Since registering with the doctor a few weeks ago the NHS has become my most faithful correspondent. I received one letter offering me a flu jab; another providing me with a self-test kit for bowel screening, (anyone who has taken this test will know that’s enough information), and a third inviting me to Stobhill Hospital for an AAA scan which can detect a condition called an abdominal aortic aneurysm. All of this because I recently turned 65. So, it would seem that once a man turns 65, the NHS thinks he has one foot in the grave. To be fair though, I must agree with the underlying principle that prevention is better than cure.
Until recently I have been blessed with fairly good health. After having my appendix removed in Yorkhill at age 4, I was never in hospital again until I was aged 34; That was after I gave a retreat to an order of contemplative nuns which happened to coincide with them clearing out two huts, each containing 10,000 battery hens, from which they made a living selling the eggs, much to the disapproval of animal rights protestors which eventually led to them abandoning this means of self -support. Regardless of the rights and wrongs, I caught an infection which resulted in a plague of carbuncles that would appear on various parts of my body from time to time, and this in turn resulted in minor surgery in the Royal Infirmary, before which I was blessed by the Royal’s legendary chaplain, Father Ambrose, a member of the St. Mungo’s community at the time. On leaving hospital the rector of St. Mungo’s kindly provided me with a television in my room while I recuperated, and I remember well lying in bed watching Denis Taylor beating Steve Davis in that famous epic snooker final at the Crucible that was won on a re-spotted black ball in the very last frame of best of 35.
And that was about it until I reached 64. In the past couple of years, however, I have had two MRI scans for back trouble; and three ultra-sounds for a thyroid problem that resulted in a thyroidectomy on 4th July this year, so I think the NHS is right to keep an eye on us men who have reached a certain age, and I hope the women are being equally well looked after.
I suppose the spiritual equivalent of prevention being better than cure is to avoid occasions of sin; but, personally, I feel that the best way to ensure good spiritual health is to avoid people who vex the spirit. You may be familiar with this line from Desiderata: Avoid loud and aggressive persons, they are vexations to the spirit. The priest-writer Father Ronald Rolheiser has a great phrase where he talks about people who are so negative, cynical and sarcastic that they “suck the oxygen right out of the room”. The older I get the more I realise I don’t need people like that anywhere near me if I can avoid it. Especially in the life of faith, I think we need to associate ourselves with people who are positive, encouraging and uplifting. Jesus once asked of Simon Peter, once he would recover from his denial, that he would be the kind of person who would uplift and strengthen the others; and isn’t Pope Francis, the successor of Simon Peter, a great example of that as well! And I’ve always loved that wise phrase of St. Theresa of Avila’s: “From sour-faced saints, good Lord, deliver us”.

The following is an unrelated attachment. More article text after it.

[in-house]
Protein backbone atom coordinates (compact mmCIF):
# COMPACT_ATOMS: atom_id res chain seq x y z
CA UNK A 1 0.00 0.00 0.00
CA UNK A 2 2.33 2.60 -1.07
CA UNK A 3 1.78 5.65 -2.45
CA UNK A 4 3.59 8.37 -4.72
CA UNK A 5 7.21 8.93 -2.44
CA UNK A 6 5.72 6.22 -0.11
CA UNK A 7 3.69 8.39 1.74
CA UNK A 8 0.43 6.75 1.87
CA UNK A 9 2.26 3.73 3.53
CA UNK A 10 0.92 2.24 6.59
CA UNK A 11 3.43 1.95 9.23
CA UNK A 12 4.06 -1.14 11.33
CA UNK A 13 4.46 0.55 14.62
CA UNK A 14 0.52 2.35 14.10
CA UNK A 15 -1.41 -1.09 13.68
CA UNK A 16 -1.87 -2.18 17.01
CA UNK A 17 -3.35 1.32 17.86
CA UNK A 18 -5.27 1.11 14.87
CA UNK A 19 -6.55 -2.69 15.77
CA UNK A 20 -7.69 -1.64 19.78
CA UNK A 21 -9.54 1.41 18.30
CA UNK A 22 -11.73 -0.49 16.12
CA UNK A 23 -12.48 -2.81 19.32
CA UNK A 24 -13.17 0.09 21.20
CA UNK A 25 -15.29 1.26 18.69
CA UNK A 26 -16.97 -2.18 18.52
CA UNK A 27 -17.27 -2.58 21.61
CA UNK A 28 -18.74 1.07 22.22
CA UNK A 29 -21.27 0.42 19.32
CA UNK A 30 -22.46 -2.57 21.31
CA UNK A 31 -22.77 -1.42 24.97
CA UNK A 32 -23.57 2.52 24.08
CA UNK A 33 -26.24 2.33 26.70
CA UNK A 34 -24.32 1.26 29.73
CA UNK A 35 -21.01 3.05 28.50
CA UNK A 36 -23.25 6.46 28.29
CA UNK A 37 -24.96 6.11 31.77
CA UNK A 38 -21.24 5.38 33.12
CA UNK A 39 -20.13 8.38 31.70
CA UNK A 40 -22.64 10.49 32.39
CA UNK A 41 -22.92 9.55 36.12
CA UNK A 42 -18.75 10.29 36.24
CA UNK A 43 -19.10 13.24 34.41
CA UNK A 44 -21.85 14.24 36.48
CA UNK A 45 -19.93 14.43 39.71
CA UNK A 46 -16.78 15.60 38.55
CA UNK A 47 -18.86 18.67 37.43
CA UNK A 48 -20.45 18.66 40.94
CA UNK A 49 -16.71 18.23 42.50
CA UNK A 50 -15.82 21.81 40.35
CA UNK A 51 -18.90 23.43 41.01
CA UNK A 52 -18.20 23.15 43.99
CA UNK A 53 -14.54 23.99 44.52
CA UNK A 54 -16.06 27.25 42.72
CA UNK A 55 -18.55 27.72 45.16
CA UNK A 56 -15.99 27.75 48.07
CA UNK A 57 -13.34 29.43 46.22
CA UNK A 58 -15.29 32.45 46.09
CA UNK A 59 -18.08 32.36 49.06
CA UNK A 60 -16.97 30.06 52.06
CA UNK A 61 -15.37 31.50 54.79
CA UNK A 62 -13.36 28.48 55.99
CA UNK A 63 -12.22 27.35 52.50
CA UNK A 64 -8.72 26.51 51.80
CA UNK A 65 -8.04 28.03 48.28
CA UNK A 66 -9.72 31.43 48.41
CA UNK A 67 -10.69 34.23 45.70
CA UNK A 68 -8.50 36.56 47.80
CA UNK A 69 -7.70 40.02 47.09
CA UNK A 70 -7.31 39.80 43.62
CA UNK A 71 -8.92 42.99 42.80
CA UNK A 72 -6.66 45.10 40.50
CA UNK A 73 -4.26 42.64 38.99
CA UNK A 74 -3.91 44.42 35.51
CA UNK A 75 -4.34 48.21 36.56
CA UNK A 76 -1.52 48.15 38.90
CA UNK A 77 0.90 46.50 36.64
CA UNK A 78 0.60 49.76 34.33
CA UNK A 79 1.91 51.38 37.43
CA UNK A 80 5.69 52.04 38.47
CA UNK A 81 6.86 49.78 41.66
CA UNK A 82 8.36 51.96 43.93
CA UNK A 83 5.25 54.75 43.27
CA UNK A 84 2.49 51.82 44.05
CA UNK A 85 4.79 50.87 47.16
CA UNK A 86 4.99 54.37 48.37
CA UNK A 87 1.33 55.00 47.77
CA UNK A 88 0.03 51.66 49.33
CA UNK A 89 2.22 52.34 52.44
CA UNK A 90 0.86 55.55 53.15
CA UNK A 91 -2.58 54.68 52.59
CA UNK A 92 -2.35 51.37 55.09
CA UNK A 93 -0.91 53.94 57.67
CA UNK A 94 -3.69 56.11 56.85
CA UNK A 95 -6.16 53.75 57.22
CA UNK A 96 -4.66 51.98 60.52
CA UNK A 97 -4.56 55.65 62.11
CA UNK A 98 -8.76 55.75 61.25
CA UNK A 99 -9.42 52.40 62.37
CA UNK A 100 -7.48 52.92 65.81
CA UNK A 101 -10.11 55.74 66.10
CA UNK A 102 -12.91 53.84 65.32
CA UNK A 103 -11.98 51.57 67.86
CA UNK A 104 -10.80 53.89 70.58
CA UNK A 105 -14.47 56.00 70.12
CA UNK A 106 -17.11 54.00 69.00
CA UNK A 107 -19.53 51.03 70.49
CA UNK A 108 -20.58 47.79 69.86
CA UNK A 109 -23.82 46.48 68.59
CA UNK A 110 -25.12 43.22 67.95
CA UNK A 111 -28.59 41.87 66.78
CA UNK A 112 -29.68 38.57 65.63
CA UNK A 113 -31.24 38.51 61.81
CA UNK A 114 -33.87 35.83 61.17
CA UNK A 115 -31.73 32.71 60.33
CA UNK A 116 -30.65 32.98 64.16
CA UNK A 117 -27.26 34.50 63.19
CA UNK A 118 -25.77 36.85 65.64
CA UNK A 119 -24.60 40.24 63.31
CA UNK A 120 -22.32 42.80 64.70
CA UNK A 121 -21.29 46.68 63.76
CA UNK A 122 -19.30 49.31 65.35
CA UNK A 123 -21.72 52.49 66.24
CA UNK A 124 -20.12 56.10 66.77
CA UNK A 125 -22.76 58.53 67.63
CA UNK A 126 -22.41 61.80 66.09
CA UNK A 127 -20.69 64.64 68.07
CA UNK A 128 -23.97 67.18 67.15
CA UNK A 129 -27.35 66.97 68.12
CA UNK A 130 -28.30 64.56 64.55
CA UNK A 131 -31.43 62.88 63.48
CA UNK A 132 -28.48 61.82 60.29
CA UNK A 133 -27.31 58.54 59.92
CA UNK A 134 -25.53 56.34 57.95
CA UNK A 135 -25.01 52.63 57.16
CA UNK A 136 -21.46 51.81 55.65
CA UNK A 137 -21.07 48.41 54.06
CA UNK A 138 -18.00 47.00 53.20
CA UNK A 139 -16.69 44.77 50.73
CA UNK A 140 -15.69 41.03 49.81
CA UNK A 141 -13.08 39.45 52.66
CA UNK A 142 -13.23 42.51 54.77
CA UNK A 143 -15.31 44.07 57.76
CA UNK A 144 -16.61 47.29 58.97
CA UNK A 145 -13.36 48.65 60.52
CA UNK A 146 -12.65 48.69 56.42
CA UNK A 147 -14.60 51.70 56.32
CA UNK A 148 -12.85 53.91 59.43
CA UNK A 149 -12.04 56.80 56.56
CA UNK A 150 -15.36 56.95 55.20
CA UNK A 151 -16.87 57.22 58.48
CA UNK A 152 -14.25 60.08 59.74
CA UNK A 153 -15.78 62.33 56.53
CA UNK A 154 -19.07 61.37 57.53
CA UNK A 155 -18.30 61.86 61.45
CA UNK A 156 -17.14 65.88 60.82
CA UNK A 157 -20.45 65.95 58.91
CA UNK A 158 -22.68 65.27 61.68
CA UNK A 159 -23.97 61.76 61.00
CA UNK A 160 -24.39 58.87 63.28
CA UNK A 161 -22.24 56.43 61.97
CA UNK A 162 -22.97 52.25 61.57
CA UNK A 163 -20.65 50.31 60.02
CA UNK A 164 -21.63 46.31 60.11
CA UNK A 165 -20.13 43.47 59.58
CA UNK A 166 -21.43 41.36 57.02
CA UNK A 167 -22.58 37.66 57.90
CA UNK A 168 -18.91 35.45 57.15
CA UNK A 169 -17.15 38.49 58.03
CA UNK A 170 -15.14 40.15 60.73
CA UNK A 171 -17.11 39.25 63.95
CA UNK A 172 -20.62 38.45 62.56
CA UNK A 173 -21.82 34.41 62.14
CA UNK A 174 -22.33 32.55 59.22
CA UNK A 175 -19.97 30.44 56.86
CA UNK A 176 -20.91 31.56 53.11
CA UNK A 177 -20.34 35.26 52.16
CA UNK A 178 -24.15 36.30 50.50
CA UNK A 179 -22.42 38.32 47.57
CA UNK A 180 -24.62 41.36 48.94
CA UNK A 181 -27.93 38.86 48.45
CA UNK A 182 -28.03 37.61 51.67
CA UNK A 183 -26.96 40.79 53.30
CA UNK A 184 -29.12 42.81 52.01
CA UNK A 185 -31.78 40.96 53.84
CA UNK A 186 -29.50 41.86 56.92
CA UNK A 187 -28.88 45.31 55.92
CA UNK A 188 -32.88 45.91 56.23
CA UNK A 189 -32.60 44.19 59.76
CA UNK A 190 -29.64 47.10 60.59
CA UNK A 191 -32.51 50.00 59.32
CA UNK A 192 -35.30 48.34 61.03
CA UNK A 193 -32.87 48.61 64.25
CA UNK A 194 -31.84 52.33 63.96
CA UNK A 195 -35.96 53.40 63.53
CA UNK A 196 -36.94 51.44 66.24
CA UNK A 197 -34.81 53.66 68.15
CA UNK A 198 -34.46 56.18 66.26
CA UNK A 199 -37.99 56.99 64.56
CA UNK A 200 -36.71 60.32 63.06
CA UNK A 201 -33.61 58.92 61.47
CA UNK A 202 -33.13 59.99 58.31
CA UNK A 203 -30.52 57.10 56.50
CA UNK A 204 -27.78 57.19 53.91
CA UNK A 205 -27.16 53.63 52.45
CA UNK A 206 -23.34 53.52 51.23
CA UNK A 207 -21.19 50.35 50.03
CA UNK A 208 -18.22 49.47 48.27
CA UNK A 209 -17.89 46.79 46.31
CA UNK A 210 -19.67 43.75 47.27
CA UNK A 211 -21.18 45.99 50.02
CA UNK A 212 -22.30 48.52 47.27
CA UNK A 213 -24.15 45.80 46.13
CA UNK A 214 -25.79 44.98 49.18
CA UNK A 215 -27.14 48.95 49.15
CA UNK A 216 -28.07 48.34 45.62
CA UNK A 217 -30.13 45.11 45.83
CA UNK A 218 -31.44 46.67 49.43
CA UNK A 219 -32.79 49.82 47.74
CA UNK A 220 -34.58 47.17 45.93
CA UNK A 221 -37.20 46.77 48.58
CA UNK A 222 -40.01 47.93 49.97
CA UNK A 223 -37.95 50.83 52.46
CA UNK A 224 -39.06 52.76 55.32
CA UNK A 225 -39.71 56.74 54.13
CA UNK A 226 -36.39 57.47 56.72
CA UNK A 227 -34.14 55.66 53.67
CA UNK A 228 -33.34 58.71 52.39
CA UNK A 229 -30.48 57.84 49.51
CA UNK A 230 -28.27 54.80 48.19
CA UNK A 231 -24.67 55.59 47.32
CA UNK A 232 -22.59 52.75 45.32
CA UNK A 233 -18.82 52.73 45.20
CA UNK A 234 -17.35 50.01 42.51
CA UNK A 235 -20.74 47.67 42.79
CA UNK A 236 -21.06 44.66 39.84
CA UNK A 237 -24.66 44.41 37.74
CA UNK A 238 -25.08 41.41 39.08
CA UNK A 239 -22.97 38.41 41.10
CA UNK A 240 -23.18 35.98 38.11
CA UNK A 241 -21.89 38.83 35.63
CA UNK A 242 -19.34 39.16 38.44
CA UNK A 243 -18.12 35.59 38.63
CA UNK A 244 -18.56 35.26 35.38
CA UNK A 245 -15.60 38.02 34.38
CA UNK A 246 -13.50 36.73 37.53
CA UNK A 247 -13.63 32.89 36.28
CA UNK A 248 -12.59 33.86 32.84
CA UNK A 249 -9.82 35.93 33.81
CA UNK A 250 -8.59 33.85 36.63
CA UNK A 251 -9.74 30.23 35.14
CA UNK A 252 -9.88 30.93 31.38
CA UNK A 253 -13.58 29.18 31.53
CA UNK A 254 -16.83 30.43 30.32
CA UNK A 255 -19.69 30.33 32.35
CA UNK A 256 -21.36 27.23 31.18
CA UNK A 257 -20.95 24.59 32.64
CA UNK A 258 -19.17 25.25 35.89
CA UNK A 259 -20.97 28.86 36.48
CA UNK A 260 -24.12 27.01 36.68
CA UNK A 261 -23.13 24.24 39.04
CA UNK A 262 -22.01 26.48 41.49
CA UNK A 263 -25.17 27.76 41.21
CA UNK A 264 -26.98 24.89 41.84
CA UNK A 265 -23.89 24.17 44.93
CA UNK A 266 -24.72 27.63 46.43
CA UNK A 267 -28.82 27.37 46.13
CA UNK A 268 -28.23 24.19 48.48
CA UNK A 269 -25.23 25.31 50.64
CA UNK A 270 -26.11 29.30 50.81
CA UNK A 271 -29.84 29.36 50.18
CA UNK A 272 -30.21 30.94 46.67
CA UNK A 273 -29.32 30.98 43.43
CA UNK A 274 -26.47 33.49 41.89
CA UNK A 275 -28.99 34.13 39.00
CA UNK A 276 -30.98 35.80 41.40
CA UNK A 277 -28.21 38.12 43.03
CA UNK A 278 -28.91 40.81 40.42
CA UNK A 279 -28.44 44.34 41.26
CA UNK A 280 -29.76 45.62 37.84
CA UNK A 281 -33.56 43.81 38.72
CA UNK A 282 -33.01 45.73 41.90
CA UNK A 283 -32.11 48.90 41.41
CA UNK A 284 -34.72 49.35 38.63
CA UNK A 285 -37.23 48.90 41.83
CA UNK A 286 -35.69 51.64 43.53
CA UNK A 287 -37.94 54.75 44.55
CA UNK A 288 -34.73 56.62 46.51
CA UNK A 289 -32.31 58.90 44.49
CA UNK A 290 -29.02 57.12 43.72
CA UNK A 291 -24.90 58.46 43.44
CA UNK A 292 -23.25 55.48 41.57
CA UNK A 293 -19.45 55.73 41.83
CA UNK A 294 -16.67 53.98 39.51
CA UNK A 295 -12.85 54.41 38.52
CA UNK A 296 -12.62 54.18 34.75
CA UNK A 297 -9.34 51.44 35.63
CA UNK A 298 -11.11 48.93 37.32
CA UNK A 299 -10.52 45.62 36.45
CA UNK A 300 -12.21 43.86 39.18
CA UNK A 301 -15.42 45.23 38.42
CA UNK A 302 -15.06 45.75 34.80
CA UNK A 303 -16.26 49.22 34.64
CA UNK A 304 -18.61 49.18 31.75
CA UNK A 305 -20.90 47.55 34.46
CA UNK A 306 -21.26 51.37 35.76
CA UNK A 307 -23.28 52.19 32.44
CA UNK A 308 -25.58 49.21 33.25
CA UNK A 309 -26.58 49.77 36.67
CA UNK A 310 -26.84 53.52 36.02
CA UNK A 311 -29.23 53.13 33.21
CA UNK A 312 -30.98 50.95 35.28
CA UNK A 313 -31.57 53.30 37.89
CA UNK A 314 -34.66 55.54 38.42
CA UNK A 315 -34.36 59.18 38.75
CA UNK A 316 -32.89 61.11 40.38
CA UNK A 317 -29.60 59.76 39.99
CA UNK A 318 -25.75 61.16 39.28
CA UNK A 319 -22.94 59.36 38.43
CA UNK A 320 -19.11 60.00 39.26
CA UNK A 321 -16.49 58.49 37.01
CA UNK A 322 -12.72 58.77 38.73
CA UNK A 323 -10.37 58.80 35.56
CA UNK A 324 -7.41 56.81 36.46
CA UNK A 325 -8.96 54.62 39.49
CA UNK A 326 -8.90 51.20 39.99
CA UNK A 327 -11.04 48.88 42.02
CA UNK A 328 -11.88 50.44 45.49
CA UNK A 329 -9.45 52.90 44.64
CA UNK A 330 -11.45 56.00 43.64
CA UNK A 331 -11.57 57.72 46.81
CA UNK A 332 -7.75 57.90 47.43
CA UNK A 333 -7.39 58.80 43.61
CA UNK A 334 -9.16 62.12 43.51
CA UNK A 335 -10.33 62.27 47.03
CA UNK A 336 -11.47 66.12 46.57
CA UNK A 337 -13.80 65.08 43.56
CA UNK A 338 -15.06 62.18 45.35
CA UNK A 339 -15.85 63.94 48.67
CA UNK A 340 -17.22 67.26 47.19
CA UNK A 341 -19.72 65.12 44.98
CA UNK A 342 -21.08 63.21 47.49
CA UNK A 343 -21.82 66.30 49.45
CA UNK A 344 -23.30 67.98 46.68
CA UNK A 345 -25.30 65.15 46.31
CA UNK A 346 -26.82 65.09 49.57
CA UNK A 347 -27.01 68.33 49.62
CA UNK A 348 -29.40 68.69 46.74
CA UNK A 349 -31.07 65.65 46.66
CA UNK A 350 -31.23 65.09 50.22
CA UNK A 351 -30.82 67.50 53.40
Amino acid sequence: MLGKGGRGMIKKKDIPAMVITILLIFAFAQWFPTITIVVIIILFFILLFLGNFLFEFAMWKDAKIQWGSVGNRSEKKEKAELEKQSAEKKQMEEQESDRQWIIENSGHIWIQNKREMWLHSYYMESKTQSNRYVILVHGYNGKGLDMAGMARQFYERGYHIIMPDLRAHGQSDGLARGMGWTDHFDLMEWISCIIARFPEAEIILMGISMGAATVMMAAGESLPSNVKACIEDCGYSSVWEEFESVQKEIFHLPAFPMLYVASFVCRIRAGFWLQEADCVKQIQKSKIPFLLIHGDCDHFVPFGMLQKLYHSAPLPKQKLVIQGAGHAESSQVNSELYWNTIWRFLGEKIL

Mother Theresa drew on these words to combat negative people:
People are often unreasonable, irrational, and self-centred. Forgive them anyway. If you are kind, people may accuse you of selfish, ulterior motives. Be kind anyway. If you are successful, you will win some unfaithful friends and some genuine enemies. Succeed anyway. If you are honest and sincere people may deceive you. Be honest and sincere anyway. What you spend years creating, others could destroy overnight. Create anyway. If you find serenity and happiness, some may be jealous. Be happy anyway. The good you do today, will often be forgotten. Do good anyway. In the final analysis, it is between you and God. It was never between you and them anyway.